The leaders must demonstrate and value resilience. Leaders are the most visible and salient members of any group. Members of the group look to the leaders to determine the behavioural norms and referent behaviours that they should aspire to. When each group member is unconsciously asking themselves the questions “what makes me safe?”; “what makes me successful?”; and “what makes me feel good?”; then looking to the leader and their behaviour is a common way to answer them.
Leaders that demonstrate personal resilience, and value resilience in others, are setting a template of how individuals should behave under stress or during change.
Groups must have a culture of resilience. This means that the ‘cultural artifacts’ are consciously developed in the group which demonstrate and value resilience. (A cultural artefact is a living demonstration of the culture in action). These artifacts can be broken into three clusters: structure, process and design; stories, heroes and rituals; and language. For example, in your teams, how are people who demonstrate resilience described? Are stories made of their exploits and shared? Are there rituals to publicly value resilient behaviour? Are there processes to support resilience (risk planning is a great example), is there someone responsible for crisis, or specifically in place to help the team cope with challenge and stress? Is resilience openly discussed, and is there a common language for crisis, stress, coping and adaptation, and open discussion about these topics?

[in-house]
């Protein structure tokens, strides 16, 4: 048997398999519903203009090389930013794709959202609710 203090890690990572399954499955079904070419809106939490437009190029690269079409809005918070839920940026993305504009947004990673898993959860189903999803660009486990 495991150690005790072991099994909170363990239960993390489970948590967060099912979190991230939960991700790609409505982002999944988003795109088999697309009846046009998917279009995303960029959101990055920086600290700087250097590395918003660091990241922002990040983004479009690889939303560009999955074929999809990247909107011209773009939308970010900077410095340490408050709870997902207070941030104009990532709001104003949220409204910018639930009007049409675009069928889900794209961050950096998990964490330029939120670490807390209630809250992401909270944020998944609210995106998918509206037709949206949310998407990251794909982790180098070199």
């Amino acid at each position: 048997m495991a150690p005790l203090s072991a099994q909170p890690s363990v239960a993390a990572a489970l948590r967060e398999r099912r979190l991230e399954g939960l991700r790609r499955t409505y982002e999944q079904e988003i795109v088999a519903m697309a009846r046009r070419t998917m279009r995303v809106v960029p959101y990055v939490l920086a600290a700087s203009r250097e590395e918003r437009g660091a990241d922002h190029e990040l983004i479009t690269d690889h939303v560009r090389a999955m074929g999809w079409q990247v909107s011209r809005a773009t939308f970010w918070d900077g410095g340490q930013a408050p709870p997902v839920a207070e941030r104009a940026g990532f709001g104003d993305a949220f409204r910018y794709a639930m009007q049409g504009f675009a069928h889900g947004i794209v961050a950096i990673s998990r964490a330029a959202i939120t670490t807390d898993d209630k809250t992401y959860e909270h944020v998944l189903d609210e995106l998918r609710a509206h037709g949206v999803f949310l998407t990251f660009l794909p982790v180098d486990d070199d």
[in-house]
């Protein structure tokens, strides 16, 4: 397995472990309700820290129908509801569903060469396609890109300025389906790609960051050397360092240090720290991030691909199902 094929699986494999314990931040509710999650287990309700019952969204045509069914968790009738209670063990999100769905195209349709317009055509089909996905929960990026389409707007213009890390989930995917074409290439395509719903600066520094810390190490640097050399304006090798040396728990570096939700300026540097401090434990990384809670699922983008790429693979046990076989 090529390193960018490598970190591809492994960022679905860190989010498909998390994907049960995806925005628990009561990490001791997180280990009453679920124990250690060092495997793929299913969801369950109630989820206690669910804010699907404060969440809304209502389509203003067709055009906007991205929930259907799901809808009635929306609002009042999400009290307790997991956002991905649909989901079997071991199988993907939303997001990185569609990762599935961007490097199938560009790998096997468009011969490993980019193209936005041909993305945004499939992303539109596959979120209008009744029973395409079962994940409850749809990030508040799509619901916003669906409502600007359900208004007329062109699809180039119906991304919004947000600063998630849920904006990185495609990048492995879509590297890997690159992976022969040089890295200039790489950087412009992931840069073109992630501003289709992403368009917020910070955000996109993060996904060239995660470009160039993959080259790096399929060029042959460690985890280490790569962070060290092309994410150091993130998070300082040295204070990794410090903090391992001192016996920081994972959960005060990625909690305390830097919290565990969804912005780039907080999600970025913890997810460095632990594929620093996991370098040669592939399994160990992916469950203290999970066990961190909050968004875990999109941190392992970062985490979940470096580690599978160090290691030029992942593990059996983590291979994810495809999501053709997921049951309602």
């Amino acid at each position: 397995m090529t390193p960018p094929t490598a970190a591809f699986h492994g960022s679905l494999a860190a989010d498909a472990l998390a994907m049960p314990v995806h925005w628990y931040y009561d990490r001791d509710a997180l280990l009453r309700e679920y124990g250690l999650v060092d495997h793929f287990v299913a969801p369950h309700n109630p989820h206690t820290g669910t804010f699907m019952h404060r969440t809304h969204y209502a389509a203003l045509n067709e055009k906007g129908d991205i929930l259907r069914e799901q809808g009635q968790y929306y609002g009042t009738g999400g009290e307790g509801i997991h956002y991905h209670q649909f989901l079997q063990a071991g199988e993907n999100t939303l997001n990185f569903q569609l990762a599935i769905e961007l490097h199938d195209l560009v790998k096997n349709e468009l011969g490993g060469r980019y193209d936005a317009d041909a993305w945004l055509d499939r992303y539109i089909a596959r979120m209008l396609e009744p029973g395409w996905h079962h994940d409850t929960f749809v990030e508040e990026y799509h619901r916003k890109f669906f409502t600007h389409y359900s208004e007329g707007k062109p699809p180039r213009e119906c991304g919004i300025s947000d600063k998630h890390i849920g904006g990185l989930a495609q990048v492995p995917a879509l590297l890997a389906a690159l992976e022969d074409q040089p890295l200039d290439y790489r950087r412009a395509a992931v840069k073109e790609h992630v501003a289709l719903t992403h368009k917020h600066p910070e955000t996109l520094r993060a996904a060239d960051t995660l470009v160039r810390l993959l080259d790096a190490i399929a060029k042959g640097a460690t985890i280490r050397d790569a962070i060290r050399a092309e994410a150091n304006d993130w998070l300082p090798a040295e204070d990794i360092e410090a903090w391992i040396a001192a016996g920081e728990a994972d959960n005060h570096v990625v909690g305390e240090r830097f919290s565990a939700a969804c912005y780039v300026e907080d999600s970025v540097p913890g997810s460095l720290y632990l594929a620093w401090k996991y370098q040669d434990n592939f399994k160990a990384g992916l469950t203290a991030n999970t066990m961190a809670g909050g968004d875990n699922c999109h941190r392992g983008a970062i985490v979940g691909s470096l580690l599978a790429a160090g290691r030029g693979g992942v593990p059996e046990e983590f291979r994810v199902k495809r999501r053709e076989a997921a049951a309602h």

Consciously creating and cultivating resilience cultural artifacts within the team ensures a culture of resilience is embedded within it. The resilient culture is often part of a bigger cultural picture that the group tries to establish, often with ideas like collaboration and innovation woven in.
Leaders and team members must develop and refine the skills of resilience. Leaders in particular, if they have the skills of resilience, can add real value by coaching others to develop these skills and utilise them. Creating greater awareness and practice of the skills of resilience allow the individuals, and the whole group, to respond better and faster, have less destructive impact on the group structure and allow reformation more quickly. Practicing the skills in escalating stress (even war gaming, for example) allows the skills to be properly refined and developed.
Teams need to look at risks and the potential for crisis and change, and adequately prepare. Often it is unexpected crisis which causes stress and change. When risks have been assessed, and appropriate plans put in place, then when these situations emerge they are much less stressful. Preparing a crisis plan and training the group in crisis response is a valuable step.
- Have you been part of a group or team that has been through stress or a crisis?
- Did the team respond with resilience, or did it fracture?
- What aspects of resilience could have been enhanced to avoid team breakdown under pressure?
In the next blog in this series, I will look at resilience of organisations and communities, and the importance of developing resilience at these levels.